AECOM’s Tatum Lau says the real estate industry must be a key partner in achieving these local and global emissions targets in our communities.
We’re halfway through the first year of the most important decade on climate action, and with so little time to course-correct, rapid mobilization and regular check-ins are critical.
According to a UN News story, over 110 countries, including the United States, China, the United Kingdom, the European Union, Japan, and South Korea, who represent more than 70 percent of the world’s economy and contribute to over 65 percent of climate CO2 emissions, have committed to carbon neutrality by 2050. Governments and big businesses finally seem to be responding to the calls for action coming from concerned citizens across the world for decades. I’m feeling cautiously optimistic about recent local and global efforts to address our climate crisis.
In our work on Dallas’ Comprehensive Environmental and Climate Action Plan (CECAP), which recently celebrated its first birthday, we supported the city and partnered with dozens of other organizations to develop ideas that can embed resilience in the city’s neighborhoods, reduce greenhouse gas emissions (GHG) and address existing racial and income disparities.
I’m excited to see that city staff, in collaboration with a diverse group of people on the Environmental and Sustainability Task Force (chaired by former city councilwoman Sandy Greyson), have been hard at work implementing the plan. According to the 2020-2021 CECAP Implementation Work Plan, city departments and their partners will initiate 48 of the plan’s 97 actions this year. The City of Dallas is also pledged to join the UN’s Race to Zero Campaign, a global effort to strengthen contributions to the Paris Agreement before the United Nations Climate Change Conference in Scotland later this year.In our work on Dallas’ Comprehensive Environmental and Climate Action Plan (CECAP), which recently celebrated its first birthday, we supported the city and partnered with dozens of other organizations to develop ideas that can embed resilience in the city’s neighborhoods, reduce greenhouse gas emissions (GHG) and address existing racial and income disparities.
At the recent Climate Summit, President Joe Biden convened 40 world leaders and recommitted the United States to the Paris Agreement. The White House also announced initiatives as part of this renewed commitment. They included financing strategies to address climate risks, investments in global partnerships on transitioning to clean energy, funding for vehicle electrification, workforce development for green jobs, and notably, spending $1 million to fund community-based organizations to develop grass-roots solutions directly.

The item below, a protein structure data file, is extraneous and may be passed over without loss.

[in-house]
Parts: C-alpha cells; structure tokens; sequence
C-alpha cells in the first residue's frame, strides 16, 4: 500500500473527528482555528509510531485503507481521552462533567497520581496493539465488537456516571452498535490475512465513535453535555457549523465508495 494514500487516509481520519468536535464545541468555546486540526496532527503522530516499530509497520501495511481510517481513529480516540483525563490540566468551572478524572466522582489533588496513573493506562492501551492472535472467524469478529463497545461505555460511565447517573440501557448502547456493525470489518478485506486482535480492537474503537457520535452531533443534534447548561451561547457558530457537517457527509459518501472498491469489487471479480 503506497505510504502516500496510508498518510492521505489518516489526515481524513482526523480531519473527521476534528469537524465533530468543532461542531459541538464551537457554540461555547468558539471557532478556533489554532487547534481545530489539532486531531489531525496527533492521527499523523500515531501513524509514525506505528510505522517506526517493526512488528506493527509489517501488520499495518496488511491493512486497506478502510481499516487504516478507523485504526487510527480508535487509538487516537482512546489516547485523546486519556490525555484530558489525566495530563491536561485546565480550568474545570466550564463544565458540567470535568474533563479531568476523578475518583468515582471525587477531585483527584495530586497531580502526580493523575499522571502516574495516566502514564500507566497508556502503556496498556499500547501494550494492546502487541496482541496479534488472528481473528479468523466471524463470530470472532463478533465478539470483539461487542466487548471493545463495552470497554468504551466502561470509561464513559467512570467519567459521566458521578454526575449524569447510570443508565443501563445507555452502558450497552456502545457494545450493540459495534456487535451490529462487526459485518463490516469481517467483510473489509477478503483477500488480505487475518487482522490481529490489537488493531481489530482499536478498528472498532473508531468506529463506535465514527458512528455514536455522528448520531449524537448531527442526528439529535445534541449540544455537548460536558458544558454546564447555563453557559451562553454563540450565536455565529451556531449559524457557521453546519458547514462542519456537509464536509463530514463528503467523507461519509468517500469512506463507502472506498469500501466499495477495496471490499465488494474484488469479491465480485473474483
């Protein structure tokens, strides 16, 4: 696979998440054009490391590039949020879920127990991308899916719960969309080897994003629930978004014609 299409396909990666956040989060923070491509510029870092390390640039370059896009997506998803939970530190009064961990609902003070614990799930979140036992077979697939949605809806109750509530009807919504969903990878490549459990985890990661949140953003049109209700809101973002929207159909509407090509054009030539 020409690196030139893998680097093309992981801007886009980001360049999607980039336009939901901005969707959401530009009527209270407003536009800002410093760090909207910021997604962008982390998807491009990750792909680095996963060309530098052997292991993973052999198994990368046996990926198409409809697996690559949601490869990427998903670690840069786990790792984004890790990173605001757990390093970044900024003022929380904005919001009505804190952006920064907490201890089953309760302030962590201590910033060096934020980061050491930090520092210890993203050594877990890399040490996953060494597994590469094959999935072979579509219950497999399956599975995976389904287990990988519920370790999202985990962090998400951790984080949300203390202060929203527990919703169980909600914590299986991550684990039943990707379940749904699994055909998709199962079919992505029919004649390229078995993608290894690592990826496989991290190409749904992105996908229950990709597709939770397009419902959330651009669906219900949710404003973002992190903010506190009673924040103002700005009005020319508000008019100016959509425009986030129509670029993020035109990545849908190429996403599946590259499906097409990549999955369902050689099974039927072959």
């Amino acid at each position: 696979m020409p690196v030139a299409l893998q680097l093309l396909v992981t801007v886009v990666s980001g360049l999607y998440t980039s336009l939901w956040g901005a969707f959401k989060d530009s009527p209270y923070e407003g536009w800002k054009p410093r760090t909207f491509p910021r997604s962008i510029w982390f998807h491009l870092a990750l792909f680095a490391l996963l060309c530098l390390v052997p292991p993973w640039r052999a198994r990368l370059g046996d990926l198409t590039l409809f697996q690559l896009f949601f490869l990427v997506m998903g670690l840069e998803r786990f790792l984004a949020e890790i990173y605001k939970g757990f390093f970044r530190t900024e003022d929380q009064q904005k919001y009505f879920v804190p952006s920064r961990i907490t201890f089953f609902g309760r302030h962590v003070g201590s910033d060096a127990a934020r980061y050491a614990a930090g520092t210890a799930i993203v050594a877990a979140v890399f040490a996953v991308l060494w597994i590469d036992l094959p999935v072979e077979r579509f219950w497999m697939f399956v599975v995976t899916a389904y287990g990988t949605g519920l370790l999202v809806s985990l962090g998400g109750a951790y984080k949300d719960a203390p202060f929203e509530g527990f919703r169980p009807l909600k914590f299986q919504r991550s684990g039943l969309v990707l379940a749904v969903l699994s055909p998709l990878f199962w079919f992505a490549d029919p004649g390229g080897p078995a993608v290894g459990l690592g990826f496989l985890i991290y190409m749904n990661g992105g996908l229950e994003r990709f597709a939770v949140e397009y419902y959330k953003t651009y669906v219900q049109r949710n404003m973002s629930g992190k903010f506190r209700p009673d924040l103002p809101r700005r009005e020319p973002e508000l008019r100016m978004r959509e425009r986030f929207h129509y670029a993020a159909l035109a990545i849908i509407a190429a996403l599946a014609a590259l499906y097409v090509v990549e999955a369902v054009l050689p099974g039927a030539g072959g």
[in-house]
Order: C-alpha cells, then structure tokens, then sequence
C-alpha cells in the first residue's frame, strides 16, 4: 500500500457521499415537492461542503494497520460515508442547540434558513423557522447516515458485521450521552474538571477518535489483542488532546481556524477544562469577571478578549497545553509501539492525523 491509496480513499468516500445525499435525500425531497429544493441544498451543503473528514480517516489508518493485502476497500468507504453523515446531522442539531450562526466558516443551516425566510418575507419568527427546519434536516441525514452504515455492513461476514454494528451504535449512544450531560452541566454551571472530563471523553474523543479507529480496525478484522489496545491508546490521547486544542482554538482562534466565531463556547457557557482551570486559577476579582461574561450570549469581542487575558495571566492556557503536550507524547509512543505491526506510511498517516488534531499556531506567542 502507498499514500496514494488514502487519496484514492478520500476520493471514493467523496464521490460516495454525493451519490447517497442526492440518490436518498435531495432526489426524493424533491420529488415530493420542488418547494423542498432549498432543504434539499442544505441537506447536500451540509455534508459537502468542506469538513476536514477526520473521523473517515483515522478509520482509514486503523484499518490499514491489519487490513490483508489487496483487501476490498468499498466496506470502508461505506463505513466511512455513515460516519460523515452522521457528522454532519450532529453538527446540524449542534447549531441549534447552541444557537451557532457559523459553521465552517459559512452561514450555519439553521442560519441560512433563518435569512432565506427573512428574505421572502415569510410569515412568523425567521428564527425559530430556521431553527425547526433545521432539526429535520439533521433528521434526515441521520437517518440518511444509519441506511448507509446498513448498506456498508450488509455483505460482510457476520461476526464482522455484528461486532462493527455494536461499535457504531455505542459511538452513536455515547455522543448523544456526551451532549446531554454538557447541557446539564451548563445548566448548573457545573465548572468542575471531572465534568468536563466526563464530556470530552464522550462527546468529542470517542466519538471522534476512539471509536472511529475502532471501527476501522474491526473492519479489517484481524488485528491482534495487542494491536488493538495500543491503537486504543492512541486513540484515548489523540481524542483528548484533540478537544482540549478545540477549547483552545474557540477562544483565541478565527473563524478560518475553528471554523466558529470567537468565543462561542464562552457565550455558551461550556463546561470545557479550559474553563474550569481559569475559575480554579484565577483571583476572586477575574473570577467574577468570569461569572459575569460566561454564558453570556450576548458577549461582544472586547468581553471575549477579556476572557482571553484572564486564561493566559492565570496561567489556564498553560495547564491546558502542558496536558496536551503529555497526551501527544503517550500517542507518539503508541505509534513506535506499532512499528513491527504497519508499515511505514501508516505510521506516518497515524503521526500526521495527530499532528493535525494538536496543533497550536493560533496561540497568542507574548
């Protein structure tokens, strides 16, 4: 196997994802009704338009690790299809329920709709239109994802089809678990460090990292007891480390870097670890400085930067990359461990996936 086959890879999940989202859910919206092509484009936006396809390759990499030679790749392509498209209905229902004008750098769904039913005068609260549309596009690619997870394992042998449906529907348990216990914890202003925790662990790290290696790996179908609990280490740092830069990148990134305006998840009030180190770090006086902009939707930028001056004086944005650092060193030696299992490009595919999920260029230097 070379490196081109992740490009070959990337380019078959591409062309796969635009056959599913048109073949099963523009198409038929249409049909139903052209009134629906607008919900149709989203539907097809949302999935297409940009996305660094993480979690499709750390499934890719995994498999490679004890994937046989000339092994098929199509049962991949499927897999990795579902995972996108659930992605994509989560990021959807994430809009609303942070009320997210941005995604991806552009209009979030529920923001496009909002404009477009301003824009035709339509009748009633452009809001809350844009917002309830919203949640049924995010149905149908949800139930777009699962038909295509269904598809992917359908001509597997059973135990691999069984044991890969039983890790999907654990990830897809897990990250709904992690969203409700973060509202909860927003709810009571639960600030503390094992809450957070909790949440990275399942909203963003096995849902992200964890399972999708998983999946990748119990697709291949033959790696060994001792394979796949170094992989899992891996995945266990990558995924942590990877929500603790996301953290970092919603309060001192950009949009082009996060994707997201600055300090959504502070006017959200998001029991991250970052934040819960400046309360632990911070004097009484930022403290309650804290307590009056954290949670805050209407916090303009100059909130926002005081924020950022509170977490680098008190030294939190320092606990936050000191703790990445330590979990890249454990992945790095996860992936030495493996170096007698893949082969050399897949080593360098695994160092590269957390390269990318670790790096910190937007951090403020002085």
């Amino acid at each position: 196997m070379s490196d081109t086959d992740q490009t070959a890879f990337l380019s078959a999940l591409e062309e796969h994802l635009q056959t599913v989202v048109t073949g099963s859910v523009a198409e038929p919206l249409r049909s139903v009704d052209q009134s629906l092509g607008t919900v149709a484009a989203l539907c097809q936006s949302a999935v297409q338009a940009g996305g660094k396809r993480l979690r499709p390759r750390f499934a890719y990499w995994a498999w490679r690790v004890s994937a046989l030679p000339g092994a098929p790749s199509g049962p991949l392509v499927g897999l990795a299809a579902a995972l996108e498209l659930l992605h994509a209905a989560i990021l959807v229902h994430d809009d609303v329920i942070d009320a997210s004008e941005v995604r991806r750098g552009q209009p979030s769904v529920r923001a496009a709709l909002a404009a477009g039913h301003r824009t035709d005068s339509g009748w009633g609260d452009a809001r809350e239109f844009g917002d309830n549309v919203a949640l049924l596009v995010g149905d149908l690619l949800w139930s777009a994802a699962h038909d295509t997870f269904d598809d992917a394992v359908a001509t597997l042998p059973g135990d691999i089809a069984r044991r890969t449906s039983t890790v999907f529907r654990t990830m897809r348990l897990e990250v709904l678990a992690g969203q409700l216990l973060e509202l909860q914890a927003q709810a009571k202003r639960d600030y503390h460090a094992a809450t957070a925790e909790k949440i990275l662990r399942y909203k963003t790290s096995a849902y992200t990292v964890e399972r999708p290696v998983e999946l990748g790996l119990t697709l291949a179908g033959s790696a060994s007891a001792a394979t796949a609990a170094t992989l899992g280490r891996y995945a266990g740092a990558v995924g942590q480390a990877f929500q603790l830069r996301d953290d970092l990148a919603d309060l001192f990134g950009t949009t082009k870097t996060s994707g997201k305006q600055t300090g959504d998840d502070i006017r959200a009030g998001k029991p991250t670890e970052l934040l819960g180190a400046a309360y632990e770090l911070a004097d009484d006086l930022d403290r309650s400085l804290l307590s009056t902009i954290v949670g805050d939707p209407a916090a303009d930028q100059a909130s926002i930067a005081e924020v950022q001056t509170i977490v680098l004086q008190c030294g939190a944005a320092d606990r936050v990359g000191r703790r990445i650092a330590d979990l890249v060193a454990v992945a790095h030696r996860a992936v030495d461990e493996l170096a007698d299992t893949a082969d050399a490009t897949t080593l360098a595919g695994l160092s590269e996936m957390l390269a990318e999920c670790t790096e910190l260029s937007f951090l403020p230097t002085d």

Also, in April, The Climate Pledge, a cross-sector community of companies, organizations, individuals, and partners working together to solve the challenges of decarbonizing our economy, received over 100 signatures from influential businesses including Microsoft, Alaska Airlines, Visa, and Mercedes Benz. Companies pledged to report GHG emissions regularly, adopt strategies to reduce GHG emissions, and offset remaining emissions to “quantifiable, real, permanent and socially beneficial” projects. Any company can join this network and tap into a resource on best practices and ideas for decarbonizing operations and products.
AECOM also signed the pledge and is going further by achieving operational net-zero carbon emissions by the end of 2021 and science-based net-zero by 2030.
This commitment was part of our recently launched Sustainable Legacies Strategy, which will help us guide decision-making internally and help our clients bridge ambition to action. The strategy includes four key areas: embedding sustainable development and resilience across all our work, improving social outcomes, achieving net-zero carbon emissions as a company, and enhancing governance.
Although these environmental, social, and governance (ESG) principles and our new, more aggressive carbon reduction target are part of AECOM’s recently launched initiative, they are consistent with the way our team in Dallas has been approaching projects for many years.
Since residential and commercial buildings are the primary contributors of GHG emissions in the U.S., the real estate industry must be a key partner in achieving these local and global emissions targets in our communities.
Upgraded, high-performance buildings, including efficient appliances, lighting, heating, ventilation, and air-conditioning, will significantly reduce cost by reducing energy consumption, but real estate companies need to account for these benefits earlier in their planning process. The design of new buildings, and retrofits to existing buildings, will make a huge difference in our climate crisis.